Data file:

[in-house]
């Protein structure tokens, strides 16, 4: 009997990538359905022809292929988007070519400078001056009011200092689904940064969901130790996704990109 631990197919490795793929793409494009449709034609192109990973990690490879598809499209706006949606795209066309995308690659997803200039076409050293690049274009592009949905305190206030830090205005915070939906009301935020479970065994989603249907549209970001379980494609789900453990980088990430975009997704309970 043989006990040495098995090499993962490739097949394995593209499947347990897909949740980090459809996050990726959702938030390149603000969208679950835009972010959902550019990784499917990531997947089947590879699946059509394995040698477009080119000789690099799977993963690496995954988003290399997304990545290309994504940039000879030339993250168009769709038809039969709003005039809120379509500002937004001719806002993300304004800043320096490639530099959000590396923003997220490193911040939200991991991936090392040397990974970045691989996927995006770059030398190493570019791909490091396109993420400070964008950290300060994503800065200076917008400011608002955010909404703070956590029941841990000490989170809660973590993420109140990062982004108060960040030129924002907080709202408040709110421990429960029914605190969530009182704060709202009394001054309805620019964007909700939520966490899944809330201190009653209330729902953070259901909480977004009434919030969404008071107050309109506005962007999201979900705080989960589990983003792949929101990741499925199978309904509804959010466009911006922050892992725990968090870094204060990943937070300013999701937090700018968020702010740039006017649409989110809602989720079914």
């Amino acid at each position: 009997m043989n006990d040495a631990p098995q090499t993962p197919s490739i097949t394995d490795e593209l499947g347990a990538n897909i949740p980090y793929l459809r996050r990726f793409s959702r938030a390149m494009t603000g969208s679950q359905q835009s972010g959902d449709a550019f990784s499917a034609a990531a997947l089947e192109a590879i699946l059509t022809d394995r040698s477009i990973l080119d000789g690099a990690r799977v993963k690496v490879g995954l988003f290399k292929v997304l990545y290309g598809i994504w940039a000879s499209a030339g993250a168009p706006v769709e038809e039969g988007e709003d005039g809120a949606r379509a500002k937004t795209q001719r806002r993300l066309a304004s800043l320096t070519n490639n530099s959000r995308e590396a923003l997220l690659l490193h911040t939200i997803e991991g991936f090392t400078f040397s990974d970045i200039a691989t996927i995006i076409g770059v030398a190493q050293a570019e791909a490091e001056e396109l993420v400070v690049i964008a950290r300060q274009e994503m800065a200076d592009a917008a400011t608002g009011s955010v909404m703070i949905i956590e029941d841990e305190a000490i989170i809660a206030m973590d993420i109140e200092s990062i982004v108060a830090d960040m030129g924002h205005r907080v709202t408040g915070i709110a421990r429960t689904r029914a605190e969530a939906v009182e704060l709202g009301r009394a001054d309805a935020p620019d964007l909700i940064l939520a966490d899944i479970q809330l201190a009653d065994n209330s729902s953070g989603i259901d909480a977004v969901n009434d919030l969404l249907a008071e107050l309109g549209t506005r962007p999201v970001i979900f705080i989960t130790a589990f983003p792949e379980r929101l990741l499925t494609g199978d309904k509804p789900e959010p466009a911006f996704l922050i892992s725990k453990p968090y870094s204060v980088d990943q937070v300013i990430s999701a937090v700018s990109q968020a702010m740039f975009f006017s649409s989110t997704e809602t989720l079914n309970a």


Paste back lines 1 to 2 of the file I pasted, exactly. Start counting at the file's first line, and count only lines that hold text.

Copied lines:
[in-house]
């Protein structure tokens, strides 16, 4: 009997990538359905022809292929988007070519400078001056009011200092689904940064969901130790996704990109 631990197919490795793929793409494009449709034609192109990973990690490879598809499209706006949606795209066309995308690659997803200039076409050293690049274009592009949905305190206030830090205005915070939906009301935020479970065994989603249907549209970001379980494609789900453990980088990430975009997704309970 043989006990040495098995090499993962490739097949394995593209499947347990897909949740980090459809996050990726959702938030390149603000969208679950835009972010959902550019990784499917990531997947089947590879699946059509394995040698477009080119000789690099799977993963690496995954988003290399997304990545290309994504940039000879030339993250168009769709038809039969709003005039809120379509500002937004001719806002993300304004800043320096490639530099959000590396923003997220490193911040939200991991991936090392040397990974970045691989996927995006770059030398190493570019791909490091396109993420400070964008950290300060994503800065200076917008400011608002955010909404703070956590029941841990000490989170809660973590993420109140990062982004108060960040030129924002907080709202408040709110421990429960029914605190969530009182704060709202009394001054309805620019964007909700939520966490899944809330201190009653209330729902953070259901909480977004009434919030969404008071107050309109506005962007999201979900705080989960589990983003792949929101990741499925199978309904509804959010466009911006922050892992725990968090870094204060990943937070300013999701937090700018968020702010740039006017649409989110809602989720079914």